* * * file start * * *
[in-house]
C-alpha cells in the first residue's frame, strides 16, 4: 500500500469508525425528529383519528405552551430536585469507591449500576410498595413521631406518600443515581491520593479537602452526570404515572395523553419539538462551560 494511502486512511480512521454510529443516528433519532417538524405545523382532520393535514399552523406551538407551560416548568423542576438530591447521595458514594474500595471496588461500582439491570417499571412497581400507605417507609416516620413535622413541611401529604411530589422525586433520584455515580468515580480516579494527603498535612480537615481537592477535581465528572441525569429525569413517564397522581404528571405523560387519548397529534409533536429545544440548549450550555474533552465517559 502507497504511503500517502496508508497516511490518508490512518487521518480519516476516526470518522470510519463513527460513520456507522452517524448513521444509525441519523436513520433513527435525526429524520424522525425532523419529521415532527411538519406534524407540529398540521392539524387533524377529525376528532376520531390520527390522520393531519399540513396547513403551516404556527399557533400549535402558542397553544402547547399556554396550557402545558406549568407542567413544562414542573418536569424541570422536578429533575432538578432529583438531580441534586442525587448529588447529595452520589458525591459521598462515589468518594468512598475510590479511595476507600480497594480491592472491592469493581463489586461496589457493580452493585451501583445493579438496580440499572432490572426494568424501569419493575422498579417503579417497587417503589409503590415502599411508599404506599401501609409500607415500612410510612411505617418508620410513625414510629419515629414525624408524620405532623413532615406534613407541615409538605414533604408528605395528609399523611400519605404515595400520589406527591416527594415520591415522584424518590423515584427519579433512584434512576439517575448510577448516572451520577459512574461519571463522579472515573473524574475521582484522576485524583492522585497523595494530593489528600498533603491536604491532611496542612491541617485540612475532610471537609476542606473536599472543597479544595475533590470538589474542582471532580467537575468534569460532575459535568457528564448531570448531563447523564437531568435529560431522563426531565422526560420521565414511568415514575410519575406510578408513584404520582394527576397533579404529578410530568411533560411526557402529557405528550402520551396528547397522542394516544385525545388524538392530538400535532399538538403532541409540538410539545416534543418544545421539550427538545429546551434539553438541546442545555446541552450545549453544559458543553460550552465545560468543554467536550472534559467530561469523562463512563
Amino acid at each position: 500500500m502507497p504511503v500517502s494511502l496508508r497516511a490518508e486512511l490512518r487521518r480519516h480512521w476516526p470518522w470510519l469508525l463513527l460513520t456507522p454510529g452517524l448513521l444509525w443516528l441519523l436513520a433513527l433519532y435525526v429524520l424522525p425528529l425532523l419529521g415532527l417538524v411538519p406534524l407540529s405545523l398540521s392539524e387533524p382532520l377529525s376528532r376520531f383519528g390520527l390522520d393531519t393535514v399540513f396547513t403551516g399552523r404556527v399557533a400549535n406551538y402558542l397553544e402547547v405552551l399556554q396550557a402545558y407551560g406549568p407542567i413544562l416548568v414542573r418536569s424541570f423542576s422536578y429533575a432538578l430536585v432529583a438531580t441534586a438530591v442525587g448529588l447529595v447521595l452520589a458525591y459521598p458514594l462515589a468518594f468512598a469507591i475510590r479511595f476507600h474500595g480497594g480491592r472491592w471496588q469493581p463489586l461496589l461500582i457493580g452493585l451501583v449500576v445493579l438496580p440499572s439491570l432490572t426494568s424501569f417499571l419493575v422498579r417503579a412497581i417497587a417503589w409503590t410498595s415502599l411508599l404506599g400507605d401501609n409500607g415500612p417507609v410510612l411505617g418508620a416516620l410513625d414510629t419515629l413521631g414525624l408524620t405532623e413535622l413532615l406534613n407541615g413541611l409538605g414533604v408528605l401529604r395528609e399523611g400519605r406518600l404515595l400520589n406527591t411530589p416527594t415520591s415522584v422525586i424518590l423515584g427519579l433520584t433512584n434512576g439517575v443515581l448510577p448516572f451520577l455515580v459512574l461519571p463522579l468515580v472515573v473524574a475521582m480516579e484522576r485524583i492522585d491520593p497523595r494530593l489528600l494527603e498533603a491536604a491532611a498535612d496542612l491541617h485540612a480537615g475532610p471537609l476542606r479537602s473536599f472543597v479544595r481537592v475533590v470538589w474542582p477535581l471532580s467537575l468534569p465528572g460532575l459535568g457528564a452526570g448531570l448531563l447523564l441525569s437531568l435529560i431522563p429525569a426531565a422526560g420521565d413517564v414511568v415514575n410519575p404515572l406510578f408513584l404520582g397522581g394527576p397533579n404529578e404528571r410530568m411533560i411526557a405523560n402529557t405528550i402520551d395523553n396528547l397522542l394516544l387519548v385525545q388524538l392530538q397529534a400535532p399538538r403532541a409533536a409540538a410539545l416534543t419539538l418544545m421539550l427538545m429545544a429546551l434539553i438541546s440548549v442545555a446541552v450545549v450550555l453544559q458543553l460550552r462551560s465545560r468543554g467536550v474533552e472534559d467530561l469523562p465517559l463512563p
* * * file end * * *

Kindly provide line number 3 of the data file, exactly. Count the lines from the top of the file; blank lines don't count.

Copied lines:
Amino acid at each position: 500500500m502507497p504511503v500517502s494511502l496508508r497516511a490518508e486512511l490512518r487521518r480519516h480512521w476516526p470518522w470510519l469508525l463513527l460513520t456507522p454510529g452517524l448513521l444509525w443516528l441519523l436513520a433513527l433519532y435525526v429524520l424522525p425528529l425532523l419529521g415532527l417538524v411538519p406534524l407540529s405545523l398540521s392539524e387533524p382532520l377529525s376528532r376520531f383519528g390520527l390522520d393531519t393535514v399540513f396547513t403551516g399552523r404556527v399557533a400549535n406551538y402558542l397553544e402547547v405552551l399556554q396550557a402545558y407551560g406549568p407542567i413544562l416548568v414542573r418536569s424541570f423542576s422536578y429533575a432538578l430536585v432529583a438531580t441534586a438530591v442525587g448529588l447529595v447521595l452520589a458525591y459521598p458514594l462515589a468518594f468512598a469507591i475510590r479511595f476507600h474500595g480497594g480491592r472491592w471496588q469493581p463489586l461496589l461500582i457493580g452493585l451501583v449500576v445493579l438496580p440499572s439491570l432490572t426494568s424501569f417499571l419493575v422498579r417503579a412497581i417497587a417503589w409503590t410498595s415502599l411508599l404506599g400507605d401501609n409500607g415500612p417507609v410510612l411505617g418508620a416516620l410513625d414510629t419515629l413521631g414525624l408524620t405532623e413535622l413532615l406534613n407541615g413541611l409538605g414533604v408528605l401529604r395528609e399523611g400519605r406518600l404515595l400520589n406527591t411530589p416527594t415520591s415522584v422525586i424518590l423515584g427519579l433520584t433512584n434512576g439517575v443515581l448510577p448516572f451520577l455515580v459512574l461519571p463522579l468515580v472515573v473524574a475521582m480516579e484522576r485524583i492522585d491520593p497523595r494530593l489528600l494527603e498533603a491536604a491532611a498535612d496542612l491541617h485540612a480537615g475532610p471537609l476542606r479537602s473536599f472543597v479544595r481537592v475533590v470538589w474542582p477535581l471532580s467537575l468534569p465528572g460532575l459535568g457528564a452526570g448531570l448531563l447523564l441525569s437531568l435529560i431522563p429525569a426531565a422526560g420521565d413517564v414511568v415514575n410519575p404515572l406510578f408513584l404520582g397522581g394527576p397533579n404529578e404528571r410530568m411533560i411526557a405523560n402529557t405528550i402520551d395523553n396528547l397522542l394516544l387519548v385525545q388524538l392530538q397529534a400535532p399538538r403532541a409533536a409540538a410539545l416534543t419539538l418544545m421539550l427538545m429545544a429546551l434539553i438541546s440548549v442545555a446541552v450545549v450550555l453544559q458543553l460550552r462551560s465545560r468543554g467536550v474533552e472534559d467530561l469523562p465517559l463512563p